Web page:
Finally yesterday we got to see the Alan Turing film The Imitation Game.
Asusuming the details are reasonably true to reality, there’s so much more than even IT people are aware of: opposition, misunderstanding, frustration … Is it significant that Turing went over his director’s head directly to Churchill to secure funding for his project? Churchill knew, between the wars, what it was to be the maverick no-one believed in.
Unlike the Stephen Hawking film, there is a realistic focus on the science and maths of what Turing achieved at Bletchley. And with subtlety; there were things that were there, but not dwelt on. Like so much in systems development, it was the realisation of a limiting condition on the computation that made it computable in real time. And so on.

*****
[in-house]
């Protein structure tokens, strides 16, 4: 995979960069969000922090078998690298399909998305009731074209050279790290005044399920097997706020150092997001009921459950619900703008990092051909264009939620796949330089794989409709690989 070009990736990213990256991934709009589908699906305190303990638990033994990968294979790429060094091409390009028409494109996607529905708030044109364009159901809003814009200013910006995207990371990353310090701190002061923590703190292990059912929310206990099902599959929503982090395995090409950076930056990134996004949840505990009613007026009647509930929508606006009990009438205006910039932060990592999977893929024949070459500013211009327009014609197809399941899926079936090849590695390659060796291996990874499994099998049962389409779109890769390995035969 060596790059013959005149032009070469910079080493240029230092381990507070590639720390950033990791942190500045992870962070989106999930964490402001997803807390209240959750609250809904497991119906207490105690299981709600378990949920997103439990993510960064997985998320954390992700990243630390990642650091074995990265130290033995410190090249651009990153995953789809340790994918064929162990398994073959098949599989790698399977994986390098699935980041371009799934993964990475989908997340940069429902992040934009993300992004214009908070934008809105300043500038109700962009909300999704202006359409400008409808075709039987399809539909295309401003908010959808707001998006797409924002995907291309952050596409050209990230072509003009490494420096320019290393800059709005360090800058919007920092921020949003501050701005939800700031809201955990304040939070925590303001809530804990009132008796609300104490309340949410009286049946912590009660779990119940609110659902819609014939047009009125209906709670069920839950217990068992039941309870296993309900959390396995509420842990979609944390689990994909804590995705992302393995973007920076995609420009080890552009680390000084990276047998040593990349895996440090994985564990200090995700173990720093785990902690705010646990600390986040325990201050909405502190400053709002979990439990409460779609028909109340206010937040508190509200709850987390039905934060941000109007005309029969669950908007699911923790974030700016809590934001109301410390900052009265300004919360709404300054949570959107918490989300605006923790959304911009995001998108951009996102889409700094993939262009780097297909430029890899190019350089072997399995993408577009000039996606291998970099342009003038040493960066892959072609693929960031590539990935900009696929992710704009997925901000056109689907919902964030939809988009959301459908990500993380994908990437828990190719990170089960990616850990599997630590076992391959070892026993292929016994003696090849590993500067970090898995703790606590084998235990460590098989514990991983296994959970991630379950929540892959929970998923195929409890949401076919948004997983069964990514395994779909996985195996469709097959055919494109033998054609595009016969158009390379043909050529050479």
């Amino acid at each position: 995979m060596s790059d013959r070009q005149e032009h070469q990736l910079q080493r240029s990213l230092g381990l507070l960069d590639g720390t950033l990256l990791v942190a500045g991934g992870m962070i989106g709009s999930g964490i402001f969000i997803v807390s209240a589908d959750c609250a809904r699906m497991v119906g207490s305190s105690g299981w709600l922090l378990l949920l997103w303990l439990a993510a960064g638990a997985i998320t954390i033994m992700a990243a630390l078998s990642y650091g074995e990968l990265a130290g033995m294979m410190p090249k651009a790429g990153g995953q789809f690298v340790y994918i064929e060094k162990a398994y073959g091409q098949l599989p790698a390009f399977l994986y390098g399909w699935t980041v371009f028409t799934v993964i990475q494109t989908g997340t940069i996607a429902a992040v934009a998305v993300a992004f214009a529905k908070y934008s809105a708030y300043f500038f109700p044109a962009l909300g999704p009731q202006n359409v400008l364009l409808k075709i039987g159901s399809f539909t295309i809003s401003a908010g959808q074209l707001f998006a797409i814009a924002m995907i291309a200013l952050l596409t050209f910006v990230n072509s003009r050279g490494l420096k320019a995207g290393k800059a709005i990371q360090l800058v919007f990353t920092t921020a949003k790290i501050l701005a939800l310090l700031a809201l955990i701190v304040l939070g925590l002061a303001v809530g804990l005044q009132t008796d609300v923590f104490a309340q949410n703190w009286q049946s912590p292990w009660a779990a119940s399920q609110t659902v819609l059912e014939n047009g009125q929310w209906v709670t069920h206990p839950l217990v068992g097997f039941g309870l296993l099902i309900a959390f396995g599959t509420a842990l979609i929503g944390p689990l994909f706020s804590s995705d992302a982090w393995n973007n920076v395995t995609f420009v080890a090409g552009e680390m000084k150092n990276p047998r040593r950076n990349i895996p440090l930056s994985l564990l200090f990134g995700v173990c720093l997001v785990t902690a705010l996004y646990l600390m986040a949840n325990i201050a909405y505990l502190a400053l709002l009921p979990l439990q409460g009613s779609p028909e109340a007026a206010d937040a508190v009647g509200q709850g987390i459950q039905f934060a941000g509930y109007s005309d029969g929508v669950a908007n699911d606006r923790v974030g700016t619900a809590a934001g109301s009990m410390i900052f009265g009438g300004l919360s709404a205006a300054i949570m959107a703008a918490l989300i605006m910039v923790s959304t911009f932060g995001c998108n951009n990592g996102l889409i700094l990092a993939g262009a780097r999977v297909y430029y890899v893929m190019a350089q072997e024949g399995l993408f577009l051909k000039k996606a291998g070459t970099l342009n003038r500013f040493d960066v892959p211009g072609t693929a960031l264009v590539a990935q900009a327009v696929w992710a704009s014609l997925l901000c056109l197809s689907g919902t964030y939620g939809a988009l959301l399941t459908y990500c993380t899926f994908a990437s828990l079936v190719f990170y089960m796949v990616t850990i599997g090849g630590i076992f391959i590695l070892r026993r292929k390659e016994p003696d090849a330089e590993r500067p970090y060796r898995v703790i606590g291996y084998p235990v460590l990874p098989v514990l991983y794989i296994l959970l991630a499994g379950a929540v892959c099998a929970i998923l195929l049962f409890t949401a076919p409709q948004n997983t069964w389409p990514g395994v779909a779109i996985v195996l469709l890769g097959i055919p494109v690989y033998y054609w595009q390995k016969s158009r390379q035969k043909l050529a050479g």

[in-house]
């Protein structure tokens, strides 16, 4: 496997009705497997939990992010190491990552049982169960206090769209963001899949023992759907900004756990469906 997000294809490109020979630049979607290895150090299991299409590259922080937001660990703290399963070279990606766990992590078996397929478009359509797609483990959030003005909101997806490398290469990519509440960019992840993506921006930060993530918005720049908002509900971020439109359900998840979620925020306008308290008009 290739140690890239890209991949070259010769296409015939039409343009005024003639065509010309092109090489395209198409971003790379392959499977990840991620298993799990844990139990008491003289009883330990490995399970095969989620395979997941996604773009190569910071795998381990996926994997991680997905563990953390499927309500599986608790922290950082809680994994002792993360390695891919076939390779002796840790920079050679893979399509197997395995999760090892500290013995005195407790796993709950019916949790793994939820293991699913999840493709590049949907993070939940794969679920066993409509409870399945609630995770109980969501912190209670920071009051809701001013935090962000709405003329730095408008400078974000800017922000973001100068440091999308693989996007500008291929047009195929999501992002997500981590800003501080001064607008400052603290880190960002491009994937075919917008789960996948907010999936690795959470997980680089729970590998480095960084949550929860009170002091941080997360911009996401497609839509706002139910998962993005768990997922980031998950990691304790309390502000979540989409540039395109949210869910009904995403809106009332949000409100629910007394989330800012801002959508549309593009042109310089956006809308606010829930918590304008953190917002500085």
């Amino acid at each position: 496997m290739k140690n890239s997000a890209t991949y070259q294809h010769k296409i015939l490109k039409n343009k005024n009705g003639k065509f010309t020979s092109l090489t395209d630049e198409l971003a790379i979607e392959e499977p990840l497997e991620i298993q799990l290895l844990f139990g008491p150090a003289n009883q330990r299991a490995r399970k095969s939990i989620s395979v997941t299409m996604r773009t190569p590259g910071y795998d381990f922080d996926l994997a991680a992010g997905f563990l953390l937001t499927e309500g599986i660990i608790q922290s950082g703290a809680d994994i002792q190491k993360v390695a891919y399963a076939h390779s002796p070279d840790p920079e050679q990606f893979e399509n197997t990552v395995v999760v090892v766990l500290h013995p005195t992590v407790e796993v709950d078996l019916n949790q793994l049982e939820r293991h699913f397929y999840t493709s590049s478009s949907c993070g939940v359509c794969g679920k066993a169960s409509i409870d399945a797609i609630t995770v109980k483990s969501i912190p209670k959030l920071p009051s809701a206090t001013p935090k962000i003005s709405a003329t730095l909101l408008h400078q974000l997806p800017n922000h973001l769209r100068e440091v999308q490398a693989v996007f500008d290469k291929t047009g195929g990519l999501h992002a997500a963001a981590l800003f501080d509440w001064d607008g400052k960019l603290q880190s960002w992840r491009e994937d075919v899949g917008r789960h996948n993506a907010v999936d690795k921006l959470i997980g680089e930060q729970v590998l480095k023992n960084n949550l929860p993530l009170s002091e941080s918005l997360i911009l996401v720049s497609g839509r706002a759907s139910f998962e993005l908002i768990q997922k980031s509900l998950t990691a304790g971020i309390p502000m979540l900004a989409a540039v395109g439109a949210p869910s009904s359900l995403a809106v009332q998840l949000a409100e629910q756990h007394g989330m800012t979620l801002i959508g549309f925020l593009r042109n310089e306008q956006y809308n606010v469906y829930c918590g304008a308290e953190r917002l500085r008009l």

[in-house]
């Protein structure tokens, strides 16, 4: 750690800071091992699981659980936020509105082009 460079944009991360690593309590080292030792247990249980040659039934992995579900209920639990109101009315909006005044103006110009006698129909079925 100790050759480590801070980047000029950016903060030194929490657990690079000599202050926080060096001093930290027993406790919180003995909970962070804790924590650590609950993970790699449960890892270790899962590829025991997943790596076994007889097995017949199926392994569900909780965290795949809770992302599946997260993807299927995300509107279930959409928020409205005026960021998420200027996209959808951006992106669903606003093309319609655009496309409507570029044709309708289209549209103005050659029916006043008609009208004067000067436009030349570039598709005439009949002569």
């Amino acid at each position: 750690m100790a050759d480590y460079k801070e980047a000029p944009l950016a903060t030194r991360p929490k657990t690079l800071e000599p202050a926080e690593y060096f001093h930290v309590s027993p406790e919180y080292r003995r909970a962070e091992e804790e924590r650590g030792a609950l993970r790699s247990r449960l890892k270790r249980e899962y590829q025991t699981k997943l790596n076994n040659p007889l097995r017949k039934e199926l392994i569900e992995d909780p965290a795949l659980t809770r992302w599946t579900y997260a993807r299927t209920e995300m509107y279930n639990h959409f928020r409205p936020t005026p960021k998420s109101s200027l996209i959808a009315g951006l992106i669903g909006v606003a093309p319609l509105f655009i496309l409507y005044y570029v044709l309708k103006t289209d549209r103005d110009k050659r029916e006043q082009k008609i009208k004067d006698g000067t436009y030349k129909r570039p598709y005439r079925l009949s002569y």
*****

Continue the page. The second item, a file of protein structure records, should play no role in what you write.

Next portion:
Early in the film, both cyanide and apples make their appearance, but the obvious tie-up at the end was left unsaid. A great film.
Perhaps the best phrase from it is the one exchanged between Turing and Joan Wood, tying the film together. “It’s the people no-one imagines anything of, that achieve things no-one can imagine”.
With the election approaching, and so many of the politicians promoting a spurious idea of a unified identity for “the British”, this celebration of difference is timely. Vive la différence!